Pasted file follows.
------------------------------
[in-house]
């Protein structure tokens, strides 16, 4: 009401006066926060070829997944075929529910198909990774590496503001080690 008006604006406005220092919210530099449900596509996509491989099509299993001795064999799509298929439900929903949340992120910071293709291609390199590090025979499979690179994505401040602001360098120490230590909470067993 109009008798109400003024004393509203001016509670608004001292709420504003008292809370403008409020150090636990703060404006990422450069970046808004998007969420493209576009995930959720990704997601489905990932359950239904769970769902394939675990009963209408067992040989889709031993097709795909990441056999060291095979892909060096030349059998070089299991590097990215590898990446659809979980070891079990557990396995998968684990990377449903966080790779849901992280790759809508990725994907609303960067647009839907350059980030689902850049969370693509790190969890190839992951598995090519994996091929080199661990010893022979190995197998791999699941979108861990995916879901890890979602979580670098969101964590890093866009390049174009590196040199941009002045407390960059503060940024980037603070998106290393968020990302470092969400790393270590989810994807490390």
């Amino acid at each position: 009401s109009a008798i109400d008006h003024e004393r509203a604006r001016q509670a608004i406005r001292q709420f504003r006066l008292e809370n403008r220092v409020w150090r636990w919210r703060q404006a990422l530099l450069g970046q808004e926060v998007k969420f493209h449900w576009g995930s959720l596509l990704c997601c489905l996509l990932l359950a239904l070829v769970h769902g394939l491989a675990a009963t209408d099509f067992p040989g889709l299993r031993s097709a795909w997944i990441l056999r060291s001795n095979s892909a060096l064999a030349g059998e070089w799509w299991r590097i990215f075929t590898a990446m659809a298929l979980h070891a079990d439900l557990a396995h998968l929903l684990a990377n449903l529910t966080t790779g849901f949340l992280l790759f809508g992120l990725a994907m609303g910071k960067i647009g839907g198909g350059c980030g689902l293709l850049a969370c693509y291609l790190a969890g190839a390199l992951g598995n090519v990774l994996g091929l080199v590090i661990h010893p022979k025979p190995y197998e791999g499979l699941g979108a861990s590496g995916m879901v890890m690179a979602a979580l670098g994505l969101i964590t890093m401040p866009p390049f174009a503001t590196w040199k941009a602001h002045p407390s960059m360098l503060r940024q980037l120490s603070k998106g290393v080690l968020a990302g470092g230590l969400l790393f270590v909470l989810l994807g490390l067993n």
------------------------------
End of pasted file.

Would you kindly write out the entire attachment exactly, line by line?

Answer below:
[in-house]
């Protein structure tokens, strides 16, 4: 009401006066926060070829997944075929529910198909990774590496503001080690 008006604006406005220092919210530099449900596509996509491989099509299993001795064999799509298929439900929903949340992120910071293709291609390199590090025979499979690179994505401040602001360098120490230590909470067993 109009008798109400003024004393509203001016509670608004001292709420504003008292809370403008409020150090636990703060404006990422450069970046808004998007969420493209576009995930959720990704997601489905990932359950239904769970769902394939675990009963209408067992040989889709031993097709795909990441056999060291095979892909060096030349059998070089299991590097990215590898990446659809979980070891079990557990396995998968684990990377449903966080790779849901992280790759809508990725994907609303960067647009839907350059980030689902850049969370693509790190969890190839992951598995090519994996091929080199661990010893022979190995197998791999699941979108861990995916879901890890979602979580670098969101964590890093866009390049174009590196040199941009002045407390960059503060940024980037603070998106290393968020990302470092969400790393270590989810994807490390």
């Amino acid at each position: 009401s109009a008798i109400d008006h003024e004393r509203a604006r001016q509670a608004i406005r001292q709420f504003r006066l008292e809370n403008r220092v409020w150090r636990w919210r703060q404006a990422l530099l450069g970046q808004e926060v998007k969420f493209h449900w576009g995930s959720l596509l990704c997601c489905l996509l990932l359950a239904l070829v769970h769902g394939l491989a675990a009963t209408d099509f067992p040989g889709l299993r031993s097709a795909w997944i990441l056999r060291s001795n095979s892909a060096l064999a030349g059998e070089w799509w299991r590097i990215f075929t590898a990446m659809a298929l979980h070891a079990d439900l557990a396995h998968l929903l684990a990377n449903l529910t966080t790779g849901f949340l992280l790759f809508g992120l990725a994907m609303g910071k960067i647009g839907g198909g350059c980030g689902l293709l850049a969370c693509y291609l790190a969890g190839a390199l992951g598995n090519v990774l994996g091929l080199v590090i661990h010893p022979k025979p190995y197998e791999g499979l699941g979108a861990s590496g995916m879901v890890m690179a979602a979580l670098g994505l969101i964590t890093m401040p866009p390049f174009a503001t590196w040199k941009a602001h002045p407390s960059m360098l503060r940024q980037l120490s603070k998106g290393v080690l968020a990302g470092g230590l969400l790393f270590v909470l989810l994807g490390l067993n």